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To celebrate National Keep America Beautiful Month, Pack Up + Go is highlighting the natural wonders of our nation! Check out this list of the 5 most popular National Parks to help us recognize their beauty.

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The Great Smoky Mountains

Known as the Salamander capital of the world, the Great Smoky Mountains is the most visited park in the United States! Travelers come from all corners of the world to climb Clingmans Dome or sightsee at Cades Cove. The expansive mountain range that stretches across the park is between 200-300 million years old, boasts over 800 miles of trails + is absolutely free to all visitors. On your next drive through the park, grab a booklet from the Visitor Center and auto tour some of the 384 miles of road that make up the Smokies!

Hidden Gems: boulder field and waterfall of Rainbow Falls, the views from Mt. Cammerer Fire Tower, elk-watching in Cataloochee Valley


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The Grand Canyon

Although The Grand Canyon isn’t the largest national park, it is still larger than the entire state of Rhode Island! Due to its size, the park has the ability to create its own weather. The Grand Canyon is recognizable to its visitors due to the popular views + attractions surrounding the rim. No trip to The Canyon is complete without hiking into the basin on the Rim Trail, facing your fear of heights on the GC Skywalk, or connecting with your adventurous side on a River or Mule trip! Make sure to map out the activities you plan to do on your next visit - it takes 5 hours just to travel from the North Rim to the South Rim.

Hidden Gems: the refreshing waters of the Havasupai falls, the slot canyon Cathedral Wash, the only lodging below the rim of the canyon at Phantom Ranch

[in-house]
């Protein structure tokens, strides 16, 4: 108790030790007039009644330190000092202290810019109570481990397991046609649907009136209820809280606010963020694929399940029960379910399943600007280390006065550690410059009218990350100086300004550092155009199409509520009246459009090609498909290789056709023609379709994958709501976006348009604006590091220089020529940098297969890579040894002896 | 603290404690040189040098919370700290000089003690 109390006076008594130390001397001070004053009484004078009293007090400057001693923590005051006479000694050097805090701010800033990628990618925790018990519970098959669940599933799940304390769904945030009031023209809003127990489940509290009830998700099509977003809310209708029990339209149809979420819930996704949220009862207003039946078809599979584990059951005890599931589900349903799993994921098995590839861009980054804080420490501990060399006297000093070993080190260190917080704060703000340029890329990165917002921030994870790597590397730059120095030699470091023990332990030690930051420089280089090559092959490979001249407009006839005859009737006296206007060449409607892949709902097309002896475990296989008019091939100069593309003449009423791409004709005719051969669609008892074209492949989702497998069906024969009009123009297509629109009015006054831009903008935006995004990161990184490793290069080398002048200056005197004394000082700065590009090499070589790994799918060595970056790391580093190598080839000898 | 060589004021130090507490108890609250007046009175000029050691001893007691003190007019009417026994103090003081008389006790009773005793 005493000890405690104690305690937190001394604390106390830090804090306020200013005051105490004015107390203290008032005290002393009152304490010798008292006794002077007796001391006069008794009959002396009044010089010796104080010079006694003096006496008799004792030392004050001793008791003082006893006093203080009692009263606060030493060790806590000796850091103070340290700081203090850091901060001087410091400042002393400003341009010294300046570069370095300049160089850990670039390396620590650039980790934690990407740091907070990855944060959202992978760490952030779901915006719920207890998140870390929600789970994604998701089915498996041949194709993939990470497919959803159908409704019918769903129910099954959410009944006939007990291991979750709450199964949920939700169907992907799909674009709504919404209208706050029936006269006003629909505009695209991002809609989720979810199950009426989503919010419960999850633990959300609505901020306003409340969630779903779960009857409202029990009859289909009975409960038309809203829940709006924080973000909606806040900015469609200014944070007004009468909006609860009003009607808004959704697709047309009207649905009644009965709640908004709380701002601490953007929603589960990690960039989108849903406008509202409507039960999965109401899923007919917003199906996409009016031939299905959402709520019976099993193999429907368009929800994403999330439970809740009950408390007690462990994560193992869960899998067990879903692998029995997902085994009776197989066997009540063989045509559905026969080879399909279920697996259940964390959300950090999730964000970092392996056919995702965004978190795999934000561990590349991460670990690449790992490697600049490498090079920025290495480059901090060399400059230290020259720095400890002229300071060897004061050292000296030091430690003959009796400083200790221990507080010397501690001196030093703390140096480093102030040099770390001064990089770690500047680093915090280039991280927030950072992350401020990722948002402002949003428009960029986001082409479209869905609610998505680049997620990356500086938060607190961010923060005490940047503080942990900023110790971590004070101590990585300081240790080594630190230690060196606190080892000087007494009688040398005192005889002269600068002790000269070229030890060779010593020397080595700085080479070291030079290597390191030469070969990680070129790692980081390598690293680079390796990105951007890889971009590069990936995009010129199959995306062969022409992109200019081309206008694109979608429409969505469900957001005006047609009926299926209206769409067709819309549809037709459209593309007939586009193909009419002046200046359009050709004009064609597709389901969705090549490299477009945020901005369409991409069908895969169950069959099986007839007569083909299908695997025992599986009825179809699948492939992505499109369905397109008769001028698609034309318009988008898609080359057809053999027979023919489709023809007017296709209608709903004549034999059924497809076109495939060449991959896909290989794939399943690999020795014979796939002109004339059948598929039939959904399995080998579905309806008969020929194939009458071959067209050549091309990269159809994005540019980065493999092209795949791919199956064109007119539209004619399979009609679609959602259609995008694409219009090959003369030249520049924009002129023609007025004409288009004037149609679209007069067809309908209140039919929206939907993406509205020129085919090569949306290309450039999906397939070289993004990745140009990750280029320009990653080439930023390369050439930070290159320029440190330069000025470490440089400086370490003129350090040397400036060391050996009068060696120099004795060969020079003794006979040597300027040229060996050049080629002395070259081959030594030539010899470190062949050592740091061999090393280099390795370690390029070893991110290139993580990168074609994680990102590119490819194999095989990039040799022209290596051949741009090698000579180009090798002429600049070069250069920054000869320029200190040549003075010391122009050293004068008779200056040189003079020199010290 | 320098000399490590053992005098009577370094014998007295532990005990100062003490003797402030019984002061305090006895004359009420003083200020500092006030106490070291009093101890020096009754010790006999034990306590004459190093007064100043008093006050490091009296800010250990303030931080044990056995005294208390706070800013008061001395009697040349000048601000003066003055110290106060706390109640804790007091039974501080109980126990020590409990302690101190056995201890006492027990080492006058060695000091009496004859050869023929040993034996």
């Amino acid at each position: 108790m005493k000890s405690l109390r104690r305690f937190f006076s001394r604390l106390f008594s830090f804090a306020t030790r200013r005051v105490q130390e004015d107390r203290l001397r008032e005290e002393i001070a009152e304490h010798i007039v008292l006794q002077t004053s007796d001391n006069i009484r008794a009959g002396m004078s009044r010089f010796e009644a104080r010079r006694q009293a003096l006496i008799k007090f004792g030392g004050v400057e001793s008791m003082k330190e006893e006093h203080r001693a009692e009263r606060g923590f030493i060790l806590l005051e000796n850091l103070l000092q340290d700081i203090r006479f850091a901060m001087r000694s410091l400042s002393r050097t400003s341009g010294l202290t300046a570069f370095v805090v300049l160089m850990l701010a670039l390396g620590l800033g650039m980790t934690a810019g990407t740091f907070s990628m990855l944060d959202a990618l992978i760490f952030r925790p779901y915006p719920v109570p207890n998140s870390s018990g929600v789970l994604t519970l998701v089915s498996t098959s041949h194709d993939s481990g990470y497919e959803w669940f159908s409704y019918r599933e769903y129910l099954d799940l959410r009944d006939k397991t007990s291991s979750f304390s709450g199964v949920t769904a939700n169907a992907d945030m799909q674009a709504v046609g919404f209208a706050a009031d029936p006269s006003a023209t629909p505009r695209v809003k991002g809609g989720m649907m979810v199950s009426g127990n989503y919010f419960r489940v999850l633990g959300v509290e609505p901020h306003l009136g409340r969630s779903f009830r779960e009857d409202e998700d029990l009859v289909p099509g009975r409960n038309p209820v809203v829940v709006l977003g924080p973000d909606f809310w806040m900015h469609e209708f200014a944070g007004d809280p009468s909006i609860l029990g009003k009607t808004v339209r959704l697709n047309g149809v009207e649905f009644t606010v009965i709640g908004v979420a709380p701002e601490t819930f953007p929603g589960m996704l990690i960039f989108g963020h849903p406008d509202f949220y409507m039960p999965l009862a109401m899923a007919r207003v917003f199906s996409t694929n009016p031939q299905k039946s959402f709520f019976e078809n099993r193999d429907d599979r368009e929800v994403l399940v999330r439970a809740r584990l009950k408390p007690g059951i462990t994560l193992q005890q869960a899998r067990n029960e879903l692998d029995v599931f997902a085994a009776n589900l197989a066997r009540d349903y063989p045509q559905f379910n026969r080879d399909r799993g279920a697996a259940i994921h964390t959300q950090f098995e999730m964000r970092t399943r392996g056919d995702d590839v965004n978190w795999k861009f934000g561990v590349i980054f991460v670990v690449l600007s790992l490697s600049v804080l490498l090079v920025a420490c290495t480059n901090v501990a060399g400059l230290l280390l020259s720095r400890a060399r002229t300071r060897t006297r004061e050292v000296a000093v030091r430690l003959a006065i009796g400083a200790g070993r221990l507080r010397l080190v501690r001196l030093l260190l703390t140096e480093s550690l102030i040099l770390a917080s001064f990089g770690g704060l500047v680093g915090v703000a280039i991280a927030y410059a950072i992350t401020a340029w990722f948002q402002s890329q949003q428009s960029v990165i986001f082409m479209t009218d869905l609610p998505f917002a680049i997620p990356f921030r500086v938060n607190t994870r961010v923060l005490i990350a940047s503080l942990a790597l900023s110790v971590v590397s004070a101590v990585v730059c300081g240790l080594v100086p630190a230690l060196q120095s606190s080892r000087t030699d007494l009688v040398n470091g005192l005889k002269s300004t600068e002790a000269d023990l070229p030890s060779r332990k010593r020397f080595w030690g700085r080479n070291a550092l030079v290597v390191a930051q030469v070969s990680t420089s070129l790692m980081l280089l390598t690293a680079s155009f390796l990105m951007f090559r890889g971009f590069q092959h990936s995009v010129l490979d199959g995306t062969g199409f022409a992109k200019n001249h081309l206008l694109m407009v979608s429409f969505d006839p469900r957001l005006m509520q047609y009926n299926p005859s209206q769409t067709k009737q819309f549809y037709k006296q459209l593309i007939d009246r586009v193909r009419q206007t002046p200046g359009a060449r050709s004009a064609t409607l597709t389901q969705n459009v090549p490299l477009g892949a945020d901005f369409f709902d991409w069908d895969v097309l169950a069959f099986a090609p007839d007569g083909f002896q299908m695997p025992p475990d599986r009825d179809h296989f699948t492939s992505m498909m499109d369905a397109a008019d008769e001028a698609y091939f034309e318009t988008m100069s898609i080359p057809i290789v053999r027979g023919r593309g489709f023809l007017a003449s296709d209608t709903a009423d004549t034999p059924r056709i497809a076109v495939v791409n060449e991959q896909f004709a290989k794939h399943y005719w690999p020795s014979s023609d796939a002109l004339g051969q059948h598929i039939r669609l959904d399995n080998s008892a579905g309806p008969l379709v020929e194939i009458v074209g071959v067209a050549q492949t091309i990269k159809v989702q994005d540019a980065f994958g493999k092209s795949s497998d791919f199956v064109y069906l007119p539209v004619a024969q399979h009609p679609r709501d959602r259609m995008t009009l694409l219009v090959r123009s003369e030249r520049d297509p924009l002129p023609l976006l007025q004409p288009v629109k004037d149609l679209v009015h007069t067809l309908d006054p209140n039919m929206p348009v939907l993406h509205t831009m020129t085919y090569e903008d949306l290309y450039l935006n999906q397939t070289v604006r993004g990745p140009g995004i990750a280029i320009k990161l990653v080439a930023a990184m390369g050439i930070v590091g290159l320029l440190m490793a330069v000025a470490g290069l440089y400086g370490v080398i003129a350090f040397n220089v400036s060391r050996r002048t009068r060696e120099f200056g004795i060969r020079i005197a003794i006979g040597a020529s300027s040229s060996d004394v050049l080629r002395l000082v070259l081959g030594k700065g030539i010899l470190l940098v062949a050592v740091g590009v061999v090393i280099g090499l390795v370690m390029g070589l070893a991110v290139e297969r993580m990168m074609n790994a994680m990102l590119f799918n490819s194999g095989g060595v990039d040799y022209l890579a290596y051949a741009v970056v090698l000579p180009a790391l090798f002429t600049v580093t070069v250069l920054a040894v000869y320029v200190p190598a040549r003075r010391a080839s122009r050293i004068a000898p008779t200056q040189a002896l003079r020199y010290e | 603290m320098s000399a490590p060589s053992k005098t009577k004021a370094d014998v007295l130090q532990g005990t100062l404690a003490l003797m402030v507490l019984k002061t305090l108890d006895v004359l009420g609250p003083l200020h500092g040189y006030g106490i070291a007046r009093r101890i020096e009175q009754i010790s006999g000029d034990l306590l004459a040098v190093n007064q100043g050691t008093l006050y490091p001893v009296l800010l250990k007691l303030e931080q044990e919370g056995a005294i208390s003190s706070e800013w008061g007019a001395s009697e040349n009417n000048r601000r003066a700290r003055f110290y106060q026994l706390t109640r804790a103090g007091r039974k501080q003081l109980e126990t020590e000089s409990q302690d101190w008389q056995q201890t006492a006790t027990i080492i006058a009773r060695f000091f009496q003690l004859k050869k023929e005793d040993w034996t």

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The Rocky Mountains

This impressive National Park represents about 100 different mountain ranges over 415 square-miles. The far-reaching boundaries of the Rocky Mountains protect the natural wildlife, towering mountain peaks + bodies of water. Experience these beautiful aspects of the park while hiking trails such as the Mills Lake Hike and Alberta Falls, or traversing the open roadways of the Trail Ridge Road and Pikes Peak Mountain. If you’re looking to engage with the environment on a more personal level take a look at this tailored list of park activities.

Hidden Gems: wildlife viewing on the Coyote Valley Trail, the ghost town of Lulu City, the strenuous but rewarding views of Granite Falls


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Zion

Nestled deeply between miles of red rock, Zion National Park extends as far as the eye can see. In 1909, the park was named Mukuntuweap National Monument, but reached National Park status in 1919 when its breathtaking views caught the eyes of enthusiastic tourists. Zion is known for many famous features - the adrenaline-pumping Angel’s Landing + the waist-high water of The Narrows are only two of the many places that shouldn’t be missed during a visit. After a long day of utilizing the park’s free shuttle system, be sure to stay for the amazing sunset views and stargazing that Zion has to offer.

Hidden Gems: the seclusion of Hidden Canyon, the view from above the cliffs at Cable Mountain, the Historic Civil Engineering Landmark of Zion-Mt Carmel Highway and Tunnel


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Yellowstone

North America’s largest super volcano sits actively below the surface of Yellowstone. The volcano accounts for the 1,000-3,000 annual earthquakes the park experiences each year as well as the 500+ geyers that drew in about 4.12 million visitors in 2018. Along with famous attractions such as Old Faithful, Hayden Valley + the Mammoth Hot Springs, Yellowstone is home to the nation’s oldest herd of bison. Take in the unique landscape of the park with all the other nature lovers at Yellowstone, don’t be afraid to become a tourist in your own country!

Hidden Gems: the historical testament of Queen’s Laundry Bathhouse, sights of the Grand Canyon of Yellowstone from Point Sublime, the 45-foot eruption at Lone Star Geyser


We’d also like to welcome our newest National Park - Indiana Dunes was given the distinguished title just two months ago!

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Indiana Dunes

On February 15, 2018, Indiana Dunes National Lakeshore was upgraded to status of a National Park! With over 3.6 million visits last year alone it’s understandable as to why the lakeshore was named the first National Park in Indiana. The park spans 15 miles along Lake Michigan and consists of 15,000 acres of dunes, prairies + forests. On your next visit try some of the locals’ favorite activities - flying Kites across the picturesque skies of West Beach or birdwatching on the Calumet Dunes Trail System!

Hidden Gems: secluded swimming at Kemil Beach, a guided sunset hike up Mount Baldy, climb the tallest sand dunes through the 3 Dune Challenge


Do you have a favorite National Park? Let us know in the comments below!

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